GC: n

S: WHO – http://www.who.int/bulletin/volumes/84/5/dutfield0506abstract/en/ (last access: 31 May 2016); https://ghr.nlm.nih.gov/primer/basics/dna (last access: 31 May 2016); https://www.genome.gov/25520880/deoxyribonucleic-acid-dna-fact-sheet/ (last access: 31 May 2016),

N: 1. 1944, abbreviation of deoxyribonucleic acid (1931).
2. DNA, or deoxyribonucleic acid, is the hereditary material in humans and almost all other organisms. Nearly every cell in a person’s body has the same DNA. Most DNA is located in the cell nucleus (where it is called nuclear DNA), but a small amount of DNA can also be found in the mitochondria (where it is called mitochondrial DNA or mtDNA).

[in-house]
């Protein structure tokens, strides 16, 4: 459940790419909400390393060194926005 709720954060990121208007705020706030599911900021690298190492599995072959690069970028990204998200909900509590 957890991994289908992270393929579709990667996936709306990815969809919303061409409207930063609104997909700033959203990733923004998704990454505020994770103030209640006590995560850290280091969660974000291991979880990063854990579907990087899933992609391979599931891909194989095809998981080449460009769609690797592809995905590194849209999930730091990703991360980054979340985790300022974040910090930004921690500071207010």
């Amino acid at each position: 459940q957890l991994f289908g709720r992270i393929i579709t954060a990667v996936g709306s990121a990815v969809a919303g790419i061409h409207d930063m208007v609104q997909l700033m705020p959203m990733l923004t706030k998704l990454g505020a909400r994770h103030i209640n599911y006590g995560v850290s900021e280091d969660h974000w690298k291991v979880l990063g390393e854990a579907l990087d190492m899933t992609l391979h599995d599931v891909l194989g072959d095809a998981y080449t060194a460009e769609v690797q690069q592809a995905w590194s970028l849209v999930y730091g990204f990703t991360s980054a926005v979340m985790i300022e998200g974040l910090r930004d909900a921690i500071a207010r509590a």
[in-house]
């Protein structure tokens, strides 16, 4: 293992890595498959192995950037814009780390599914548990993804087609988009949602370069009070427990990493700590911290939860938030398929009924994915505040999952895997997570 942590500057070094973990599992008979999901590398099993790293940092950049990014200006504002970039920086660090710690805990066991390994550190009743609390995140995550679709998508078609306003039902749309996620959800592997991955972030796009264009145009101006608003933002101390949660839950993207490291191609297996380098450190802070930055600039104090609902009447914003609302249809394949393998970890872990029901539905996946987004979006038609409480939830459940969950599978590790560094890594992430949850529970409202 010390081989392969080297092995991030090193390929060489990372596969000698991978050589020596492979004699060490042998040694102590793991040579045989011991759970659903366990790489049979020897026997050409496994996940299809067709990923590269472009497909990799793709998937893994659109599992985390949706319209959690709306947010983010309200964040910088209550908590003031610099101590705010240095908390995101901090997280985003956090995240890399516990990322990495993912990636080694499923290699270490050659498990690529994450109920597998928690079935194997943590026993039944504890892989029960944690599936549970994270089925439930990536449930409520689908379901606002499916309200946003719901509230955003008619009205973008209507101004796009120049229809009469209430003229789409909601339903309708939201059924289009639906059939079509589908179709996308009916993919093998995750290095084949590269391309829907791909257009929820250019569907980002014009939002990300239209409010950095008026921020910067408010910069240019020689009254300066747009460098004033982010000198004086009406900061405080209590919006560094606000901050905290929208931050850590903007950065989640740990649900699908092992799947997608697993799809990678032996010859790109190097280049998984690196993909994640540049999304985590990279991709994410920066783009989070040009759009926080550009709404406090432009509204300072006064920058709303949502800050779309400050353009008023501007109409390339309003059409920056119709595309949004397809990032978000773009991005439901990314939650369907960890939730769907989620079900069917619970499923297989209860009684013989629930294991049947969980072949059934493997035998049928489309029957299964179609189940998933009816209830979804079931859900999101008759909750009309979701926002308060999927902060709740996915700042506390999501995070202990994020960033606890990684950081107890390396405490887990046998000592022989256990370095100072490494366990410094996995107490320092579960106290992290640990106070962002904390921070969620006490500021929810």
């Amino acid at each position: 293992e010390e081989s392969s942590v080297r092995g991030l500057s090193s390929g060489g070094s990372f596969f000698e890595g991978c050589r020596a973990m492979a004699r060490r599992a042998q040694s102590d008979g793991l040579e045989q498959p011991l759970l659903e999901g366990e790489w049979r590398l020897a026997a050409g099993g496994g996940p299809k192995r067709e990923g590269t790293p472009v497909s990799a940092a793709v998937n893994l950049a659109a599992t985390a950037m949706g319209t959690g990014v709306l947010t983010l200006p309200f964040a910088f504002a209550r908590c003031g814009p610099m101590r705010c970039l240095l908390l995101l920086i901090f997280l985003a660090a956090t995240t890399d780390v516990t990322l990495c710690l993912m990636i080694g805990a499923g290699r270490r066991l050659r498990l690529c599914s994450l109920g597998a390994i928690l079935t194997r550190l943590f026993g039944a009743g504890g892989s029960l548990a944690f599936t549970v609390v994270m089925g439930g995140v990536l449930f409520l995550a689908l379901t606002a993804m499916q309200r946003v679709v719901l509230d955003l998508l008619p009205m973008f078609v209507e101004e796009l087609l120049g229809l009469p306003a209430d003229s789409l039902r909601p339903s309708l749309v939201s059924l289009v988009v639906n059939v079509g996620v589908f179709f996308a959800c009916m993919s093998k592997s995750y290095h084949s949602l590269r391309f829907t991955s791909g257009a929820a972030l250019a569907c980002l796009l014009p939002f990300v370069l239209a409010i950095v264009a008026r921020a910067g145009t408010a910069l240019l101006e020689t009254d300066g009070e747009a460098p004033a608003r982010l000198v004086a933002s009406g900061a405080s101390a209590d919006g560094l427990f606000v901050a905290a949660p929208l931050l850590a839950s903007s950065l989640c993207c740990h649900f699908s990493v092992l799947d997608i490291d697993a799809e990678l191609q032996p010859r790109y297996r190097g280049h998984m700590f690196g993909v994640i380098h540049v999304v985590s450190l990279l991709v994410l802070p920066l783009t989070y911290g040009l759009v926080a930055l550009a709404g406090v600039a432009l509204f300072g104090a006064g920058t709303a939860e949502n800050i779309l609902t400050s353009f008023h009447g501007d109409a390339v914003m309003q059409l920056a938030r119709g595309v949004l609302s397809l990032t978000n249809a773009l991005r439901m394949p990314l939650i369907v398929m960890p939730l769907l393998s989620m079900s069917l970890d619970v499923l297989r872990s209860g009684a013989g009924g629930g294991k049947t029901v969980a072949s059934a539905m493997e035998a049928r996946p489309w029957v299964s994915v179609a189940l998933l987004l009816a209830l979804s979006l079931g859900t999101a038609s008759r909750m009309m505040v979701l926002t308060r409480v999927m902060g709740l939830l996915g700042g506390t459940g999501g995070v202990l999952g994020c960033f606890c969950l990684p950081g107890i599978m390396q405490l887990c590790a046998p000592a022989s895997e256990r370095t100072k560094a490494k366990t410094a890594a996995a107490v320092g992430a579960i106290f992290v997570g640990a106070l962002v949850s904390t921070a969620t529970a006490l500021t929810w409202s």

3. The information in DNA is stored as a code made up of four chemical bases: adenine (A), guanine (G), cytosine (C), and thymine (T). Human DNA consists of about 3 billion bases, and more than 99 percent of those bases are the same in all people. The order, or sequence, of these bases determines the information available for building and maintaining an organism, similar to the way in which letters of the alphabet appear in a certain order to form words and sentences.

S: 1. OED – http://www.etymonline.com/index.php?term=DNA (last access: 31 May 2016). 2 & 3. https://ghr.nlm.nih.gov/primer/basics/dna (last access: 31 May 2016) (last access: 31 May 2016).

SYN: D.N.A. (rare), desoxyribonucleic acid, deoxyriboenucleic acid (rare).

S: TERMIUM PLUS (last access: 31 May 2016)

CR: DNA virus, gene, genome, ribosome, RNA, translation (2), transcription.